How are attorneys' fees calculated in UCL cases? Attorneys' fees are calculated and awarded in UCL cases in the same way as in all other cases in which the judge determines the award. Depending on the basis for the fees award, the judge will calculate fees as a reasonable percentage of the recovery and/or based on the number of hours of work the attorney put into the case, while also accounting for factors such as the risk the attorney took on, the difficulty of the litigation, and the degree of success achieved. Sometimes, the fees are paid out of the recovery that the litigation generated; other times, the defendant must pay the fees on top of that recovery. The judge makes that decision.
I hope this answers some of the questions I’ve been getting about how the UCL works. Please post a comment or email me if you have more questions, and I’ll try to answer some of them in future posts. (And please remember, the foregoing should not be relied on as legal advice. It is a broad outline of the UCL; there are nuances I haven't mentioned. See my disclaimer here.)
- posted by Kim Kralowec @ 12:00 AM | Comments (6) |
Thursday, July 15, 2004
New UCL/CLRA class certification decision
In a decision ordered published yesterday, the Court of Appeal affirmed the denial of class certification in an unconscionability case raising UCL, CLRA, and breach of contract claims. Wilens v. TD Waterhouse Group, Inc., ___ Cal.App.4th ___ (Dec. 19, 2003). The decision was authored by the same judge who wrote the dissent in Benson v. Kwikset Corp., ___ Cal.App.4th ___ (Jun. 30, 2004) (discussed below).
- posted by Kim Kralowec @ 6:51 AM | Comments (0) |
Overlawyered by the FDA?
Overlawyered had a post yesterday on the FDA's new and controversial practice of filing amicus briefs in drug-warning cases against pharmaceutical manufacturers. Here is a Bloomberg article on the subject. Lo and behold, it appears the FDA did file an amicus brief in July 2003 in Dowhal v. SmithKline Beecham Consumer Healthcare, 32 Cal.4th 910 (Apr. 15, 2004), in which the California Supreme Court held that federal law preempted Proposition 65 nicotine patch warning requirements (and UCL claims based thereon; see my original Dowhal post). More information can be found in this article. (And a belated thanks to Overlawyered for mentioning The UCL Practitioner in a post last week. Welcome Overlawyered readers!)
- posted by Kim Kralowec @ 6:39 AM | Comments (0) |
Wednesday, July 14, 2004
A note on law blogging
While not directly related to the UCL, I'm glad to see that the Daily Journal is starting to mention the authors of legal weblogs as experts on their chosen topics of focus. This article in today's paper mentions Election Law Blog and Balkinization. It probably helps that the authors of those blogs are both law professors.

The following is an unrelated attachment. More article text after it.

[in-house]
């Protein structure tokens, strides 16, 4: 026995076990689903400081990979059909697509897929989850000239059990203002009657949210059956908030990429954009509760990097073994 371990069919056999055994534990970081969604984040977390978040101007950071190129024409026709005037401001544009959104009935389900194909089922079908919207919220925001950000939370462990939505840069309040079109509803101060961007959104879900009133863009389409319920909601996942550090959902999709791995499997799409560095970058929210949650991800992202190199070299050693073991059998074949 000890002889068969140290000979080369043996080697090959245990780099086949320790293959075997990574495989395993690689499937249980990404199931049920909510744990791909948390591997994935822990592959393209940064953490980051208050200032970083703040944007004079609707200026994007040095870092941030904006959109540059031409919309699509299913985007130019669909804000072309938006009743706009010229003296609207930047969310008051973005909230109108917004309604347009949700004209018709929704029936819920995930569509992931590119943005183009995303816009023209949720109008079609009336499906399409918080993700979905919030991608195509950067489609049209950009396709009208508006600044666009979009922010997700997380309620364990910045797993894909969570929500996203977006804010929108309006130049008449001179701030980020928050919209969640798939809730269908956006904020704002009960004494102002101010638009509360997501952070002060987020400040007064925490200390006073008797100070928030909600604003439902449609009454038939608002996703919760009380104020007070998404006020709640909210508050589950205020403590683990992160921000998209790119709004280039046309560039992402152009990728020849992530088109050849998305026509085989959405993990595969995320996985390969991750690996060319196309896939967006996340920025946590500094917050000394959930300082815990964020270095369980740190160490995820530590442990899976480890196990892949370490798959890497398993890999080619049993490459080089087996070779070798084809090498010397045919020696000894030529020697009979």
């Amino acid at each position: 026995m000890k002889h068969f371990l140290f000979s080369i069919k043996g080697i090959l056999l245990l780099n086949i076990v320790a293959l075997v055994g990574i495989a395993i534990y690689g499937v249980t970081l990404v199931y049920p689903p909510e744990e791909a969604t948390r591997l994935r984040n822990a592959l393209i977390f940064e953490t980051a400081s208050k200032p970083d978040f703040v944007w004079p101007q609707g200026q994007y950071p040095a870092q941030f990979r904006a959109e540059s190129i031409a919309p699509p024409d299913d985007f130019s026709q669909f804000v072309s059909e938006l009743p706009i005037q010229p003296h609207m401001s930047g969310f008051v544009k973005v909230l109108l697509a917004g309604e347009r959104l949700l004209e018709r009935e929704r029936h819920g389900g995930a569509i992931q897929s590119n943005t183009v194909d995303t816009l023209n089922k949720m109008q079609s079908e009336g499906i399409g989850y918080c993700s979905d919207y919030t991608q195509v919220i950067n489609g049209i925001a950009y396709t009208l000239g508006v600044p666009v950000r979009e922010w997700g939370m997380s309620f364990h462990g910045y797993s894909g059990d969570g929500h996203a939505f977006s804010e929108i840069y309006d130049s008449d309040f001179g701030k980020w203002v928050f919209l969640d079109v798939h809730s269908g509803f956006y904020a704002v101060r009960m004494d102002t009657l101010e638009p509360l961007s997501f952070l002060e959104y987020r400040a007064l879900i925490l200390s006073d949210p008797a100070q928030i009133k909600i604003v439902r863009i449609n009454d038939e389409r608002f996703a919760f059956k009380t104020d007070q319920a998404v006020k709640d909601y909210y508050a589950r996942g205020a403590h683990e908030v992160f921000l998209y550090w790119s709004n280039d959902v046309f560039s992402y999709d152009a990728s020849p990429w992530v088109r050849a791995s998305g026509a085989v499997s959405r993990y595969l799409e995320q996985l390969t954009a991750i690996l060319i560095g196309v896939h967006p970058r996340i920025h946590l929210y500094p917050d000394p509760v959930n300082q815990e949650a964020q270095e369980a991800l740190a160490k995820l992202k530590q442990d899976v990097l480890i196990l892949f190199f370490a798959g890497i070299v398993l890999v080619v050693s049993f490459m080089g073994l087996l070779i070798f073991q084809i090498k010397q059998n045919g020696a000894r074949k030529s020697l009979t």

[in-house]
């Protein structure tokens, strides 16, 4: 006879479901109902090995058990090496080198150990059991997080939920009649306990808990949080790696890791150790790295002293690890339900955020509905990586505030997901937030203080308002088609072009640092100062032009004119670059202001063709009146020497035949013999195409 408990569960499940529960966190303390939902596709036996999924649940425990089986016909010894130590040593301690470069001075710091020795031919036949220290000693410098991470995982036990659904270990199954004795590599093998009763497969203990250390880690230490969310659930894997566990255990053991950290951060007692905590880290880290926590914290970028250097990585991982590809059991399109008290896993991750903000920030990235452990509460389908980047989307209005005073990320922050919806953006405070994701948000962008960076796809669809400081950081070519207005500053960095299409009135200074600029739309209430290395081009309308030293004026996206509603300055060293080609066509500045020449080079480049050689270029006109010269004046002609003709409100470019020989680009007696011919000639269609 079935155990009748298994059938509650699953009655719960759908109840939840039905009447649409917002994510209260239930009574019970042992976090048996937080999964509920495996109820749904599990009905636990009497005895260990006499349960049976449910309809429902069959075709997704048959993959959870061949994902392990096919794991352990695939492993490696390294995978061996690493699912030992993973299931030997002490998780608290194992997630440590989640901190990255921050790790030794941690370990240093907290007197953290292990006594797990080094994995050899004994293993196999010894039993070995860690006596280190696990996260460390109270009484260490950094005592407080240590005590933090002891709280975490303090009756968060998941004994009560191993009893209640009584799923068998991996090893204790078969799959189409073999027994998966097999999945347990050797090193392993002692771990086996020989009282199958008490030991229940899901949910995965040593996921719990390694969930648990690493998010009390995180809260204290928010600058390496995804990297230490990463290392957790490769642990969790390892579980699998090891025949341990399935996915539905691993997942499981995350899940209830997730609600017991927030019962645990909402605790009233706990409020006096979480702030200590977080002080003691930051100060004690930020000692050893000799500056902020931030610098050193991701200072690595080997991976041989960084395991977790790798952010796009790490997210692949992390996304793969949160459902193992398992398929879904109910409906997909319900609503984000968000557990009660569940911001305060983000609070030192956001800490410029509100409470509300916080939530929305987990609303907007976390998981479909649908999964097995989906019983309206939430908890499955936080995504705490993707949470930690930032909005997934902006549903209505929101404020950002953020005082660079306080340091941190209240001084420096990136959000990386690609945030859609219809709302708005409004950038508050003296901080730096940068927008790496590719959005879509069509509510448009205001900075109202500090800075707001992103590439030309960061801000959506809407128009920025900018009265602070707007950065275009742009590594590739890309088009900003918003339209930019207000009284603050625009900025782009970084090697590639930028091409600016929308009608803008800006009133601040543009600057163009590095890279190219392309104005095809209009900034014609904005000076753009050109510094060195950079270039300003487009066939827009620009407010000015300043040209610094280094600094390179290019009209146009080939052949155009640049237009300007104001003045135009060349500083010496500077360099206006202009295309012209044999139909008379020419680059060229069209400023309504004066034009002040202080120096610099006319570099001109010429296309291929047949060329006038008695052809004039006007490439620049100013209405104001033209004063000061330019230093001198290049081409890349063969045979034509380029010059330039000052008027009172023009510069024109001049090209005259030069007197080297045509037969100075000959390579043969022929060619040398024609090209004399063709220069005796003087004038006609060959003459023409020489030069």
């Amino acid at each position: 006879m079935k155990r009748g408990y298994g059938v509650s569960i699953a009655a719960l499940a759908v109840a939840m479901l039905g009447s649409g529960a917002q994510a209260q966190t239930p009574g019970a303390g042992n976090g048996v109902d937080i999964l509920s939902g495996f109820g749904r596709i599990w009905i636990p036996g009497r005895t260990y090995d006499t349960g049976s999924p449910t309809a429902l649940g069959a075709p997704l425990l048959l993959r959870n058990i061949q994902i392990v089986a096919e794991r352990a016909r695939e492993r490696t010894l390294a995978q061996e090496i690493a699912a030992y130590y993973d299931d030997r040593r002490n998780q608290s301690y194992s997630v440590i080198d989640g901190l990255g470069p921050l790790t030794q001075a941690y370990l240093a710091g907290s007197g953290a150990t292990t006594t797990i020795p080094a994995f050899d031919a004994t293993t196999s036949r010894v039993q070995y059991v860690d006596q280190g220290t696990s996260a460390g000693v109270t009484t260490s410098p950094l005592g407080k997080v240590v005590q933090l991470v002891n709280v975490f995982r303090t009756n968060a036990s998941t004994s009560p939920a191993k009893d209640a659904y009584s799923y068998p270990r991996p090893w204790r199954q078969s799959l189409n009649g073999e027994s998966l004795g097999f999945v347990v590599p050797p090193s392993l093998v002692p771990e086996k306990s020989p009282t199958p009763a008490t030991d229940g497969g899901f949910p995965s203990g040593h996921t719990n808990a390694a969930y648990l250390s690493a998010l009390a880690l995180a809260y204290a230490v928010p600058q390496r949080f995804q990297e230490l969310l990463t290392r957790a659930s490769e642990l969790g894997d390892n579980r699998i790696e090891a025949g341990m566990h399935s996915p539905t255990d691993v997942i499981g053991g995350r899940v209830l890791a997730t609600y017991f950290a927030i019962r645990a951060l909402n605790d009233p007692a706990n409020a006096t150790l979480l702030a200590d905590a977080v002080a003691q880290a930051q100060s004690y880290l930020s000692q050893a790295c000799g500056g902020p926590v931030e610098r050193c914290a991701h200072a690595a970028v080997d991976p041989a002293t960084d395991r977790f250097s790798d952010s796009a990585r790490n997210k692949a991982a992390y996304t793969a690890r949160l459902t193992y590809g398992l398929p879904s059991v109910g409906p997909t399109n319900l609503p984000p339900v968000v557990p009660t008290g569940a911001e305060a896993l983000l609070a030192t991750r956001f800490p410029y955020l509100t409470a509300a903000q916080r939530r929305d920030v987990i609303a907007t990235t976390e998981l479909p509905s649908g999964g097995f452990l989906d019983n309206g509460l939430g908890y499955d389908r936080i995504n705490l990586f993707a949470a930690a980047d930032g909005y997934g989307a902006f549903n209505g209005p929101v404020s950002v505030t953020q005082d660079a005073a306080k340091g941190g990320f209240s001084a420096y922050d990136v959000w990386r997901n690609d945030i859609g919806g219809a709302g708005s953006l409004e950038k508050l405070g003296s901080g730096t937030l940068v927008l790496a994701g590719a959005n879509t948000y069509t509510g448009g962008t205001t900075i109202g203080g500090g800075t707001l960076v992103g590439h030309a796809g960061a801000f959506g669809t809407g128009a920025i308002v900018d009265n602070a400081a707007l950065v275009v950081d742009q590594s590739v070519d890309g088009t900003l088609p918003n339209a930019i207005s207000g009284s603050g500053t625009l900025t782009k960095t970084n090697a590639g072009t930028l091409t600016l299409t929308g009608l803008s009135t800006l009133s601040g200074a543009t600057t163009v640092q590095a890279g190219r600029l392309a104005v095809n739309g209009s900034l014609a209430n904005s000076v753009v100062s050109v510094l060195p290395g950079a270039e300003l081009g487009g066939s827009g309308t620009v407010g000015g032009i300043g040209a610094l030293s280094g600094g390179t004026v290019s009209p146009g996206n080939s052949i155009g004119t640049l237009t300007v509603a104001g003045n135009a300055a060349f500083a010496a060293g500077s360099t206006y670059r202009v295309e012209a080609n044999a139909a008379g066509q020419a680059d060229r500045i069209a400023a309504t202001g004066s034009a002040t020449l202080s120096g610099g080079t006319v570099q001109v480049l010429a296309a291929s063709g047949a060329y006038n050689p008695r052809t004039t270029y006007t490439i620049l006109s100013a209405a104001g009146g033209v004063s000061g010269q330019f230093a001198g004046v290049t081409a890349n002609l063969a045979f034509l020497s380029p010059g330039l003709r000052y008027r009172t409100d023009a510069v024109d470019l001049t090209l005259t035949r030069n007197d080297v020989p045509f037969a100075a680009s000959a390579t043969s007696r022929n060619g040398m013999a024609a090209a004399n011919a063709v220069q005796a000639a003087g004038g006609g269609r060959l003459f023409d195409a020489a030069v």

UPDATE: The Daily Journal followed up two days later with an article about the blog Underneath Their Robes, "a good-natured gossip page" that is running a contest called "Superhotties of the Federal Judiciary." So much for the law professor angle.
ANOTHER UPDATE: The Daily Journal now reports (07/22/04) that Ninth Circuit Court of Appeals Judge Alex Kozinski is the newly-anointed #1 male Superhottie of the Federal Judiciary.
- posted by Kim Kralowec @ 8:54 AM | Comments (0) |
Tuesday, July 13, 2004
"The Rise and Fall of the Trevor Law Group: Behind the Scandal that Threatens to Gut the Unfair Competition Law"
The cover story of this month's California Lawyer observes that "because of Trevor Law Group, California voters will be making a momentous decision this November on an initiative that will determine the fate of this controversial consumer law [i.e., the UCL]." And in case you didn't see it, last month's cover story was all about law blogging, and quotes the California attorneys behind Bag and Baggage and So Cal Law Blog.
- posted by Kim Kralowec @ 8:53 AM | Comments (1) |
Monday, July 12, 2004
A federal district judge in Massachusetts gets it right
Exactly two months ago today, a district judge in Massachusetts had this to say about the UCL:
As interpreted by the California Supreme Court, the scope of this statute is broad: "The statutory language referring to 'any unlawful, unfair or fraudulent' practice makes clear that a practice may be deemed unfair even if not specifically proscribed by some other law." Cel-Tech Communications, Inc. v. Los Angeles Cellular Tel. Co., 20 Cal.4th 163, 180, 83 Cal.Rptr.2d 548, 973 P.2d 527 (1999). The end payor plaintiffs thus may assert that [the defendant's] conduct, even if permissible under [other applicable laws], is actionable under the unfair competition statute. See Motors, Inc. v. Times Mirror Co., 102 Cal.App.3d 735, 741, 162 Cal.Rptr. 543 (1980) (concluding that the plaintiff adequately stated a claim of unfair competition even though it had not alleged "any agreement, understanding, or conspiracy to restrain trade").In re Relafen Antitrust Litig., 221 F.R.D. 260, 263 (D. Mass. May 12, 2004).
- posted by Kim Kralowec @ 8:54 AM | Comments (0) |
"Counties Buck Precedent With Energy Lawsuits"
This morning's Daily Journal reports here that San Francisco and Santa Clara Counties both filed suit against certain natural gas companies last week. The article reports that, despite the Ninth Circuit's very recent California v. Dynegy decision, San Francisco's suit is based (in part) on the UCL. According to one of the attorneys who filed the suit, it does not "involve tariffs that are governed by the Federal Energy Regulatory Commission."